19 ATHEISE IS in A+THEE THEE is used by the Quakers when addressing people at meetings, though to me it is how my grandad used to speak, thee, thy, and thou are not as common as they used to be in the Yorkshire dialect but they still crop up among older speakers.
21 SHOG GOSH* PLACE is the extra word here.
25 ROC “rock” rock is a danger.
27 WRICK R in WICK Wick is a town in northern Scotland.
29 SELSEY LESS* + YE< Selsey is a town in southern England.
31 ENOW E+WON< ENOW is a Scots word meaning “a moment ago”.
34 ORMER fORMERly
36 JEANETTE A+NET in JETE JETE is a ballet jump.
37 OVER (r)OVER CLIMB is the extra word here.
38 HAVANA HAVANA(t) Havant isn’t as far as I know a hill town so HILL must be the extra word here.
39 DECREE DE+CREE
40 SAVES S(l)AVES
41 SNORTERS (N+RESORTS)*
42 LAWS (f)LAWS
Down
1 AINUS IN in AUS the Ainu are a Japanese people who are, apparently, hairier then normal.
2 YARDAGE AG in READY*
3 GRADUS GRA(n)D+US
4 EMPEROR PER in ROME<
5 MERMAN R+M(ean) in MEAN HELLO is the extra word here.
6 LEGSHOW LEG+(WHO’S)* what a strange concept. I guess it’s an older equivalent of pole dancing?
7 ALATE AL+ATE Al Capone.
8 EMIR (p)RIME<
9 SUDDEN S(o)UNDED*
18 COWL COW+L
20 SECO EC in SO EC = Eastern Central post code area comprises EC1, EC2, EC3 and EC4, and includes the City of London.
22 HOER HO(m)ER Homer Simpson.
23 EINE E(qu)INE
24 REENACT REE+(CAN’T)* REE is a female Ruff, a wading bird.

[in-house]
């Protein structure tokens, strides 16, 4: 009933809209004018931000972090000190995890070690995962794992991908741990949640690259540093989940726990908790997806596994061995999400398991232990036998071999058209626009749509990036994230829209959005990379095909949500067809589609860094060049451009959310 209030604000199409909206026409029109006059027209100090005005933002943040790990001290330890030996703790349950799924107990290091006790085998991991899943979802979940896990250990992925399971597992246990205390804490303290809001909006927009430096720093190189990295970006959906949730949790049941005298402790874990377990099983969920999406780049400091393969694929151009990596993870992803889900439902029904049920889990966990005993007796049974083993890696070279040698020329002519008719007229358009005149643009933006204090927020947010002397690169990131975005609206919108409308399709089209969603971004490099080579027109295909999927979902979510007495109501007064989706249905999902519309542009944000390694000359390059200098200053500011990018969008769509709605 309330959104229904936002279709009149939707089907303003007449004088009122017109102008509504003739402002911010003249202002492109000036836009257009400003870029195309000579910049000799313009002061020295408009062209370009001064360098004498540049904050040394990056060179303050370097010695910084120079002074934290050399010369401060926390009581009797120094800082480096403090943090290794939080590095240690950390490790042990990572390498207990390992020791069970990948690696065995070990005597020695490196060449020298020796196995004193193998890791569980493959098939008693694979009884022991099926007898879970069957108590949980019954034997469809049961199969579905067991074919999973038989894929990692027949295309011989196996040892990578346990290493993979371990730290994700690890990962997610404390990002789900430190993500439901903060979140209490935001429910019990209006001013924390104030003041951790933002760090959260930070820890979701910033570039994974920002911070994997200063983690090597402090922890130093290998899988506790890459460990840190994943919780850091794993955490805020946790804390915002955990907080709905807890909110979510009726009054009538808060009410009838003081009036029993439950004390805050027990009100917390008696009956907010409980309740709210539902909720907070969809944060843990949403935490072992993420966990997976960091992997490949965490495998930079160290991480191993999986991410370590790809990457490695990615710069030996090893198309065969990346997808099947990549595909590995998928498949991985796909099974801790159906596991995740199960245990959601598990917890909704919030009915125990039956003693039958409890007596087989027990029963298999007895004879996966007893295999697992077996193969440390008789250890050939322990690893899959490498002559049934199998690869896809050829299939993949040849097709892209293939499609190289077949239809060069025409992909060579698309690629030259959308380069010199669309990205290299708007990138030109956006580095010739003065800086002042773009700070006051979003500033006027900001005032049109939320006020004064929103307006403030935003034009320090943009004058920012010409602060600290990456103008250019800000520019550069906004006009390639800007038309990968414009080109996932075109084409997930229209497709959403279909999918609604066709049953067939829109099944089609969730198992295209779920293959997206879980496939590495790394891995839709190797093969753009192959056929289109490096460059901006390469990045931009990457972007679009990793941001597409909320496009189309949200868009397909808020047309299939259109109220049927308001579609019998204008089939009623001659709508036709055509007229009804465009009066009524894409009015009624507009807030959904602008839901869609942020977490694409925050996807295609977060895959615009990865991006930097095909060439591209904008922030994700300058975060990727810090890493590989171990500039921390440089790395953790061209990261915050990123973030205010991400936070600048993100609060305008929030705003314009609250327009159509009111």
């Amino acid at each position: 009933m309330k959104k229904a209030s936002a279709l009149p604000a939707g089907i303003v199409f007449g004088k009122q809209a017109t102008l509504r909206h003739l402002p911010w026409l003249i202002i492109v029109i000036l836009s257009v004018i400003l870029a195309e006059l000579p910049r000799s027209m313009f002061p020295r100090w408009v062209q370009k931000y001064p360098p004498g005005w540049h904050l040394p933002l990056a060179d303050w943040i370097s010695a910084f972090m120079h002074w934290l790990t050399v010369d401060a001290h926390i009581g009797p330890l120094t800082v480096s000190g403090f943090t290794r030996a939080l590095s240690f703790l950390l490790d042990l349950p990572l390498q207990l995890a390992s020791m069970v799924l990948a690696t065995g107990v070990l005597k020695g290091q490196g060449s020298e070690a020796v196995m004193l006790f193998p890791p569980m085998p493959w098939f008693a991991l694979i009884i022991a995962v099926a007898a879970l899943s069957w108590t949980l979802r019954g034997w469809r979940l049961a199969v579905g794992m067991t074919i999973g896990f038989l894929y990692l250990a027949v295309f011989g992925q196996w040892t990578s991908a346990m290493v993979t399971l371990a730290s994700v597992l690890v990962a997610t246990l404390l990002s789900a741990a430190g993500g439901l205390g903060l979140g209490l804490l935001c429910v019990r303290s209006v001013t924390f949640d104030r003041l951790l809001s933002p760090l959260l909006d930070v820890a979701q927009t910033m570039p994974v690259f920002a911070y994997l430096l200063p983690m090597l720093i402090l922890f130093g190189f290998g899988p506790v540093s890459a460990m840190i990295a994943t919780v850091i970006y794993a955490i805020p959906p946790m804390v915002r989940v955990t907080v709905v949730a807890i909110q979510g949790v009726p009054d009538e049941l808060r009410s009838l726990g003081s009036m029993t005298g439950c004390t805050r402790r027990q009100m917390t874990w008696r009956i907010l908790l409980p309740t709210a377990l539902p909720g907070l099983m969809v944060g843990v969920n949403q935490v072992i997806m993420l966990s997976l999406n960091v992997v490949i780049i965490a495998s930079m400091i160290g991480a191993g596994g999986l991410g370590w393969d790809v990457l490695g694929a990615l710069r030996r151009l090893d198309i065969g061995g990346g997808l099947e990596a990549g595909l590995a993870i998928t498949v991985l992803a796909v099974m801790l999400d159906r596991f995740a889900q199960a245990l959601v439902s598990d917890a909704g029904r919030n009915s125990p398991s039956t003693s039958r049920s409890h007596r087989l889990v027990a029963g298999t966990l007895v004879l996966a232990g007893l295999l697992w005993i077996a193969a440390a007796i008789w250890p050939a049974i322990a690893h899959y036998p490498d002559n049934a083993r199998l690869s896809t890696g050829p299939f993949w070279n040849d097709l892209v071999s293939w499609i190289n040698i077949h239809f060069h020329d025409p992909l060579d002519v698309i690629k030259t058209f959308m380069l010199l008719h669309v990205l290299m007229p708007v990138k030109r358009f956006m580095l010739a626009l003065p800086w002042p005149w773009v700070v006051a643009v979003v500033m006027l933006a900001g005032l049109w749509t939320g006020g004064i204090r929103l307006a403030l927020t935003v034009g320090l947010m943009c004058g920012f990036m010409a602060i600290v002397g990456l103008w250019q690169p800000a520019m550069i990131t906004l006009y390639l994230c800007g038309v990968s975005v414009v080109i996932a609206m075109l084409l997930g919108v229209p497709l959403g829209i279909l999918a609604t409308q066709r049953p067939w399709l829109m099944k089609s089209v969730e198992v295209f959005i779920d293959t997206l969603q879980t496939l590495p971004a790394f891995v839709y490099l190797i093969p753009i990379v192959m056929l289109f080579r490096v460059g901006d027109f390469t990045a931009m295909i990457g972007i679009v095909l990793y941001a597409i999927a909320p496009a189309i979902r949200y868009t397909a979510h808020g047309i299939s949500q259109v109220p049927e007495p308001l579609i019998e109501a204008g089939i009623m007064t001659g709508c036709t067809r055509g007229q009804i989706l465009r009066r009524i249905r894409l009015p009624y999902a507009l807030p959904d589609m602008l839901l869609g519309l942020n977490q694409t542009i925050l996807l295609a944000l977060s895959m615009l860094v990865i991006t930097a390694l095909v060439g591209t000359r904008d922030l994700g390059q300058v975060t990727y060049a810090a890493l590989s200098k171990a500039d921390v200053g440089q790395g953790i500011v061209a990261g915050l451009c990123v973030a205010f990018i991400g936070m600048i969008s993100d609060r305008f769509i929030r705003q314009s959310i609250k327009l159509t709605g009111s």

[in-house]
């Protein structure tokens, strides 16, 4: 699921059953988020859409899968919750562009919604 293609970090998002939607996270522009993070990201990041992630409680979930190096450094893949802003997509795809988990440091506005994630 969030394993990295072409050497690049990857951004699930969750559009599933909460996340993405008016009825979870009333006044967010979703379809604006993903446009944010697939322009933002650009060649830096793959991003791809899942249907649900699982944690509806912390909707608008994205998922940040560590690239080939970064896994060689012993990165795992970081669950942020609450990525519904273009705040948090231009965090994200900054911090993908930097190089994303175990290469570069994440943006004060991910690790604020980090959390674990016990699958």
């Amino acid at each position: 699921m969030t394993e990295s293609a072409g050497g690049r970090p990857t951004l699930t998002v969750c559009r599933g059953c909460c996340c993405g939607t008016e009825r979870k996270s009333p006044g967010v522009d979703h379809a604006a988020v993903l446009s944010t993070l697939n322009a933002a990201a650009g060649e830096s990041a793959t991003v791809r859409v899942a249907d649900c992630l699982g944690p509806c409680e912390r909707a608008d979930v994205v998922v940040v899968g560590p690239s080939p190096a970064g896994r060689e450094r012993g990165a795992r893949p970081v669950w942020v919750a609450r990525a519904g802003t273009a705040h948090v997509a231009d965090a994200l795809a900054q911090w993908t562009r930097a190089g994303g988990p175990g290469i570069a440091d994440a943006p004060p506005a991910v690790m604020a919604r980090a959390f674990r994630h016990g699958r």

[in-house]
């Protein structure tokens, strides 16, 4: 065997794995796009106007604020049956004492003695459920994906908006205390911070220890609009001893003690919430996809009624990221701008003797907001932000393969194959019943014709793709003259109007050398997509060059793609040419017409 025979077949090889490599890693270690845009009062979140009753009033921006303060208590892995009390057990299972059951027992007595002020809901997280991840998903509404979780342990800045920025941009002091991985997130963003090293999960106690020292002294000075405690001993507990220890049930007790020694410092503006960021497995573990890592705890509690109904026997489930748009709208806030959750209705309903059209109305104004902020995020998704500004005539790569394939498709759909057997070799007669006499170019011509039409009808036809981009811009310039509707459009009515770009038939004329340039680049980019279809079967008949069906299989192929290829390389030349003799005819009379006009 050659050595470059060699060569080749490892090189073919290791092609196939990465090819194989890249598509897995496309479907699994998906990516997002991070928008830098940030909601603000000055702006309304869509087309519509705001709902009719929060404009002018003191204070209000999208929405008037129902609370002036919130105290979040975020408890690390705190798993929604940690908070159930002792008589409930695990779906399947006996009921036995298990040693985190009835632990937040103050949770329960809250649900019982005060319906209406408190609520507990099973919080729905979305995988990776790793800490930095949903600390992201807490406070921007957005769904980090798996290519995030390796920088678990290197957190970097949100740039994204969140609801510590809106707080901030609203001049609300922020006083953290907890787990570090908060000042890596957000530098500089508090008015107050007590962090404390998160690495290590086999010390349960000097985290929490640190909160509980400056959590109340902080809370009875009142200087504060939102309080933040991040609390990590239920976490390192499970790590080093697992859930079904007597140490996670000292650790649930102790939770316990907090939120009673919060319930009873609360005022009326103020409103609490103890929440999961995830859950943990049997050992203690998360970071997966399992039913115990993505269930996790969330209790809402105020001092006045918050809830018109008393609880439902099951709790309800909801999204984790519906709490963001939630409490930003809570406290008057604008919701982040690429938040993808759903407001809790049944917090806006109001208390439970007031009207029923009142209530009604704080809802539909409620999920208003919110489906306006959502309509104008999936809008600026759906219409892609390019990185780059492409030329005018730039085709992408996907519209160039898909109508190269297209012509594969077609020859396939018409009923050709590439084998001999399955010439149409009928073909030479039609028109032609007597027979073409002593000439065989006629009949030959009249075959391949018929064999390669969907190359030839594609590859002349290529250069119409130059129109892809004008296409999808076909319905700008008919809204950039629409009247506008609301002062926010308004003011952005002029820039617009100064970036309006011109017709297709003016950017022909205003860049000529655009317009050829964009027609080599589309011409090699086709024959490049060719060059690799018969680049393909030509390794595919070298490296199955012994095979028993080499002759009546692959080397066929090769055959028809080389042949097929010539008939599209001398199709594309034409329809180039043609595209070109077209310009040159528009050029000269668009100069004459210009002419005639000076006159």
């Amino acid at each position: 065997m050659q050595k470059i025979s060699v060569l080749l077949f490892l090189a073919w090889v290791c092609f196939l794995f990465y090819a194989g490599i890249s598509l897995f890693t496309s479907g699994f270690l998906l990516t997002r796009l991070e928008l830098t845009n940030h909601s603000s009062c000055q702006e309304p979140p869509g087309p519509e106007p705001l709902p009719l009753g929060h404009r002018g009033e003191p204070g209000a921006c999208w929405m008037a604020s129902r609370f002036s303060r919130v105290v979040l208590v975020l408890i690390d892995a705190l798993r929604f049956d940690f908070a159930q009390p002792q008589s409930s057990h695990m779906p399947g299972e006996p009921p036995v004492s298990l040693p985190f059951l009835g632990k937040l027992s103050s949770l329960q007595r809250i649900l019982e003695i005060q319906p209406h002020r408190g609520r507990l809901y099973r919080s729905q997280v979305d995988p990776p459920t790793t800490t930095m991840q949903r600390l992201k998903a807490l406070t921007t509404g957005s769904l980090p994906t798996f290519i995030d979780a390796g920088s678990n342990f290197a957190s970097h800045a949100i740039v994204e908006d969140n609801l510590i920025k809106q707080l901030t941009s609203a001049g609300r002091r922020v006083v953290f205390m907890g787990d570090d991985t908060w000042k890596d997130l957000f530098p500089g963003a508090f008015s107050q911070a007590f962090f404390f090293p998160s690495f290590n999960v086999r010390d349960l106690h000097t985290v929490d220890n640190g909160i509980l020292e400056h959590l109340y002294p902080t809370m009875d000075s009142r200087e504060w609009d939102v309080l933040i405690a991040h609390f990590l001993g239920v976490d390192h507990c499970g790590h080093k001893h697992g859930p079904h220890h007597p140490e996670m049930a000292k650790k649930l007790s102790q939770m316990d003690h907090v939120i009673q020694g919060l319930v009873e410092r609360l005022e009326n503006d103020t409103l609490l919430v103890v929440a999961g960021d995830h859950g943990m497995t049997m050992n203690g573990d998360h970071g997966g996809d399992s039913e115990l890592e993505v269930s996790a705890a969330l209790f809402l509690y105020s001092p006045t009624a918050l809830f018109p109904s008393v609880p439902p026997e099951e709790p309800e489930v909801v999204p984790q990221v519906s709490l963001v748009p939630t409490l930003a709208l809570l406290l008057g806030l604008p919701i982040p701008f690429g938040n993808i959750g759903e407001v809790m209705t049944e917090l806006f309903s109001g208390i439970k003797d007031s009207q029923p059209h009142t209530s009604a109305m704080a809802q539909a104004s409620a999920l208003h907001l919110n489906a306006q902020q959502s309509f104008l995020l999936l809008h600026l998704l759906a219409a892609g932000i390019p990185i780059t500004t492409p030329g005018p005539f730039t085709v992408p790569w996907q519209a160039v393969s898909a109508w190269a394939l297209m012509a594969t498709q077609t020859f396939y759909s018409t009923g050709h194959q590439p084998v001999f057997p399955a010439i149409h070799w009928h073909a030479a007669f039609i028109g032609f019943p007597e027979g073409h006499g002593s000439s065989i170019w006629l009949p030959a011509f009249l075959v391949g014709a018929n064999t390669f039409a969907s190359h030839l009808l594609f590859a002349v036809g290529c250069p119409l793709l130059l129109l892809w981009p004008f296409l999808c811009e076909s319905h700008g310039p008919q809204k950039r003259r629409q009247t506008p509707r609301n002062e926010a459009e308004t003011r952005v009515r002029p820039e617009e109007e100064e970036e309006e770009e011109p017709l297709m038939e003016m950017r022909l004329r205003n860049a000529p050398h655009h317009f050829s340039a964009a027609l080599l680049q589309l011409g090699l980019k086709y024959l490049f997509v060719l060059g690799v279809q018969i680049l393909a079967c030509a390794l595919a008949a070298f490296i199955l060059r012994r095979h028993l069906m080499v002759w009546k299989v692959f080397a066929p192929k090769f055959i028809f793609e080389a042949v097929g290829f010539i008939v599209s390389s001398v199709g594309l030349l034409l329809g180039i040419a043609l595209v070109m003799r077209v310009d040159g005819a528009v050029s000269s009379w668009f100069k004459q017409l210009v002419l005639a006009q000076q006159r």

26 CLOTHES LOT in CHES(s)
28 REMOVAL REM+OVAL REm is a US rock band, the OVAL is a London cricket ground.
29 SWINGS WING in SS
30 OSTLER ST(a)LE in OR OR = Other Ranks = men.
33 TAMER (R+TAME)* very clever clue here HARRY is the extra word “Potter’s term” gives R and Weasely serves as a reasonable anagrind given what it adds to the surface.
35 RENEW WEN(g)ER< ref. Arsene Wenger, Arsenal manager.

9 Responses to “Inquisitor 72 — Neighbours by Lato”

  1. duncanshiell says:

    Like you I nearly gave up on this one, but persevered until the penny dropped.

    I think the extra word in 33d is Weasley rather than Harry. I felt that Harry was the anagrind. This then led to ‘Hello Weasley’ and thus to Hi! Ron (Weasley).

    The first definition of man in Chambers has the following hidden deep in the middle of all its alternatives-

    a cairn or rock pillar; a hill with such a man;

  2. Colin Blackburn says: